The fifth section covers commercial exploitation. The issue of inventorship is discussed, together with the rights of the inventor in various jurisdictions. The various patenting strategies of different players, such as start-ups, established companies, individual inventors, universities and patent trolls is compared, and the use of patents by pharmaceutical companies is contrasted with the use by microelectronic industries. Infringement and licensing are covered from the perspectives of the patentee and the user, and the various considerations concerning licenses, contracts and agreements between different types of entities is discussed in a manner that makes it clear that the authors have considerable practical experience. The final chapter looks at competition law in Europe and the US, and here the authors are refreshingly sarcastic about probes and position papers written by well-meaning, but ignorant quangos and government committees. A useful glossary and index are also included.

Despite being impressed by and generally enjoying the volume which is well written and well-organized, I do have a number of criticisms regarding personal opinions of the authors regarding preferred practice:

  1.  The authors suggest formulating a policy of where to file, and adopting this as company policy, to be revisited only if the nature of the invention indicates consideration of different markets.
  2. The authors also advocate developing and managing IP in-house IP, pointing out that the general trend to outsource peripheral activities should not be extended to IP which, unlike IT support, etc., is of central importance to the health and business of the company. As a handbook written by experts, I would expect IP managers to look for and be influenced by such practical advice.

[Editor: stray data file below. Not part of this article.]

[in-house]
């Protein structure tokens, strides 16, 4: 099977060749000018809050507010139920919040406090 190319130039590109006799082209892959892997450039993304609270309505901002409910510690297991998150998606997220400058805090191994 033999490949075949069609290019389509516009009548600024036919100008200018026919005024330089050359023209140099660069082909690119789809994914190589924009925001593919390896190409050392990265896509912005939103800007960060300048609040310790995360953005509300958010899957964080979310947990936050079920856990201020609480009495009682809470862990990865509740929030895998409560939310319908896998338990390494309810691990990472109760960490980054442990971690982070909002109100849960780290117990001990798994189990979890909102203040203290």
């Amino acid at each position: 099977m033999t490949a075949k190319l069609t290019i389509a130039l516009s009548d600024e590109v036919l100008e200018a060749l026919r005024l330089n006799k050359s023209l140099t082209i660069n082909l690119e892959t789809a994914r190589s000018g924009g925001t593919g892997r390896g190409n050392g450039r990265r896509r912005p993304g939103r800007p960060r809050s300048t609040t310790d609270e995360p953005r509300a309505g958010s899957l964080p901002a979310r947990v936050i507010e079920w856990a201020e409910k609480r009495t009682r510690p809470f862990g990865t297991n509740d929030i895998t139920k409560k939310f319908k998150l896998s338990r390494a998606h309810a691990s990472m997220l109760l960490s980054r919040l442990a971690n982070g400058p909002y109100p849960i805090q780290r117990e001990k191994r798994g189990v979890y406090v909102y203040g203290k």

The problem is that for pharmaceuticals, as with other technologies, the IP strategy is built on the dual considerations of protecting potential markets and thwarting competitors. The importance and capabilities of difference countries varies over time in accordance with their economic development and with political change, both international treaties and changes of internal government. It is difficult enough to make decisions that will have an effect in several years time, with continuous monitoring of the situation and rethinking strategy. Deciding that historic practice should become policy that does not generally require revisiting is indeed a way to avoid protracted meetings, but it makes it increasingly likely that expensive patent portfolios will not provide adequate protection.

To this reviewer, a glaring lacuna is that the IP regime in Israel is ignored. Indeed, the only Israel link, was in the discussion on the doctrine of equivalents, where the Epilady case was discussed, and the workings of the German and UK courts was contrasted. Israel is a relatively small market of only some 7 million people, but Israel industry includes some major players. Teva is the world’s most successful generic drug manufacture and currently the fourth largest pharmaceutical group. Makhteshim is the largest generic specialist chemical manufacturer. Compugen has developed a computer gene analysis platform and is leading player is gene discovery and classification. In the past 5 years there have been many changes and the Israel patent office is one of a handful authorized to provide International Search Reports and written opinions for PCT applications. There are however, no specialist IP courts. Whether after due consideration, a chemistry, genetic or pharma company decides to file and prosecute patents in Israel or decides not to, this should be a decision. Israel is too important to be ignored. Although a single volume work cannot be comprehensive, I suspect that other jurisdictions are not given sufficient discussion either.

List price $175 – but already available for less on the Internet. Well worth the money.

Patents for Chemicals, Pharmaceuticals, and Biotechnology, fundamentals of Global Law, Practice and Strategy, fifth edition, by Philip Grubb and Peter Thomsen, ISBN 978-0-19-957523-7 Oxford University Press 2010, 537 pages in hardback.



Categories: book review, Intellectual Property, Israel, Patents, pharmaceuticals, pharmaceuticals and Biotechnology

3 replies

  1. You mentioned the book about some of the topics on transgenic animals. What are the specific aspects of it? I would like to know whether this book is the book I am looking for?